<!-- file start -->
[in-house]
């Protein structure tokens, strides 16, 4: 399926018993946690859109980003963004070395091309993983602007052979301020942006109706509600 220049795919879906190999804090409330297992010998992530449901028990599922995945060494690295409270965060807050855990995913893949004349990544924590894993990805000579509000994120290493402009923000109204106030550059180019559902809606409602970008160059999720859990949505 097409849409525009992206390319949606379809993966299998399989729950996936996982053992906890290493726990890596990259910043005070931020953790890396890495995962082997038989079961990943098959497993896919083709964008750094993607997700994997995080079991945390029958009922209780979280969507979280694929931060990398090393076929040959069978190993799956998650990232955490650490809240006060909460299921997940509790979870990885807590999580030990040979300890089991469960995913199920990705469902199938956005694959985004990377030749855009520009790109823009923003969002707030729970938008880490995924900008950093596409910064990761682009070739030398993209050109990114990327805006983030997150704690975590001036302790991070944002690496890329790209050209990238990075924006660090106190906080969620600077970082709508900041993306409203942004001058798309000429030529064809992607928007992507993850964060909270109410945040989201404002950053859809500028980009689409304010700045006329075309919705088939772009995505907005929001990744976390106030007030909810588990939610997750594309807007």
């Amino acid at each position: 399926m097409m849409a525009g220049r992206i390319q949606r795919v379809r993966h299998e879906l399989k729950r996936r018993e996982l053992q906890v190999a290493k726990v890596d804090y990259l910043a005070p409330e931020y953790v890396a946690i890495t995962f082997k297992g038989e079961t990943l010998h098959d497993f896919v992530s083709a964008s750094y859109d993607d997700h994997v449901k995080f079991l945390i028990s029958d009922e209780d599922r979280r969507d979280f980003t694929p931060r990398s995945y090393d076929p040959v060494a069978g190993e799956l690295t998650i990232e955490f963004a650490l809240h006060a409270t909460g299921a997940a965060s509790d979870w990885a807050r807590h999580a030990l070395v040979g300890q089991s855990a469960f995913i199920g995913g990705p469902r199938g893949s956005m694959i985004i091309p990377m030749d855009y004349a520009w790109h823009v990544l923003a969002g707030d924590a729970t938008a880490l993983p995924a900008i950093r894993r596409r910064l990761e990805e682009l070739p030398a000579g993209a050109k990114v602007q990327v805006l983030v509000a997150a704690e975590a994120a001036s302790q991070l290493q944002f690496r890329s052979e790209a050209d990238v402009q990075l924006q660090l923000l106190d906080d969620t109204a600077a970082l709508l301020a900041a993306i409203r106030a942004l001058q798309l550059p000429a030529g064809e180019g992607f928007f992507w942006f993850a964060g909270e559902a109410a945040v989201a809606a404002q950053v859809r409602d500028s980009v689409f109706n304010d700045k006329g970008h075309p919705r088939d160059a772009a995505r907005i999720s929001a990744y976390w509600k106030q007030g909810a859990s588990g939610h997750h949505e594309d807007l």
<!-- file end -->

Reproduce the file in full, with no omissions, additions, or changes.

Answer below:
[in-house]
């Protein structure tokens, strides 16, 4: 399926018993946690859109980003963004070395091309993983602007052979301020942006109706509600 220049795919879906190999804090409330297992010998992530449901028990599922995945060494690295409270965060807050855990995913893949004349990544924590894993990805000579509000994120290493402009923000109204106030550059180019559902809606409602970008160059999720859990949505 097409849409525009992206390319949606379809993966299998399989729950996936996982053992906890290493726990890596990259910043005070931020953790890396890495995962082997038989079961990943098959497993896919083709964008750094993607997700994997995080079991945390029958009922209780979280969507979280694929931060990398090393076929040959069978190993799956998650990232955490650490809240006060909460299921997940509790979870990885807590999580030990040979300890089991469960995913199920990705469902199938956005694959985004990377030749855009520009790109823009923003969002707030729970938008880490995924900008950093596409910064990761682009070739030398993209050109990114990327805006983030997150704690975590001036302790991070944002690496890329790209050209990238990075924006660090106190906080969620600077970082709508900041993306409203942004001058798309000429030529064809992607928007992507993850964060909270109410945040989201404002950053859809500028980009689409304010700045006329075309919705088939772009995505907005929001990744976390106030007030909810588990939610997750594309807007």
């Amino acid at each position: 399926m097409m849409a525009g220049r992206i390319q949606r795919v379809r993966h299998e879906l399989k729950r996936r018993e996982l053992q906890v190999a290493k726990v890596d804090y990259l910043a005070p409330e931020y953790v890396a946690i890495t995962f082997k297992g038989e079961t990943l010998h098959d497993f896919v992530s083709a964008s750094y859109d993607d997700h994997v449901k995080f079991l945390i028990s029958d009922e209780d599922r979280r969507d979280f980003t694929p931060r990398s995945y090393d076929p040959v060494a069978g190993e799956l690295t998650i990232e955490f963004a650490l809240h006060a409270t909460g299921a997940a965060s509790d979870w990885a807050r807590h999580a030990l070395v040979g300890q089991s855990a469960f995913i199920g995913g990705p469902r199938g893949s956005m694959i985004i091309p990377m030749d855009y004349a520009w790109h823009v990544l923003a969002g707030d924590a729970t938008a880490l993983p995924a900008i950093r894993r596409r910064l990761e990805e682009l070739p030398a000579g993209a050109k990114v602007q990327v805006l983030v509000a997150a704690e975590a994120a001036s302790q991070l290493q944002f690496r890329s052979e790209a050209d990238v402009q990075l924006q660090l923000l106190d906080d969620t109204a600077a970082l709508l301020a900041a993306i409203r106030a942004l001058q798309l550059p000429a030529g064809e180019g992607f928007f992507w942006f993850a964060g909270e559902a109410a945040v989201a809606a404002q950053v859809r409602d500028s980009v689409f109706n304010d700045k006329g970008h075309p919705r088939d160059a772009a995505r907005i999720s929001a990744y976390w509600k106030q007030g909810a859990s588990g939610h997750h949505e594309d807007l």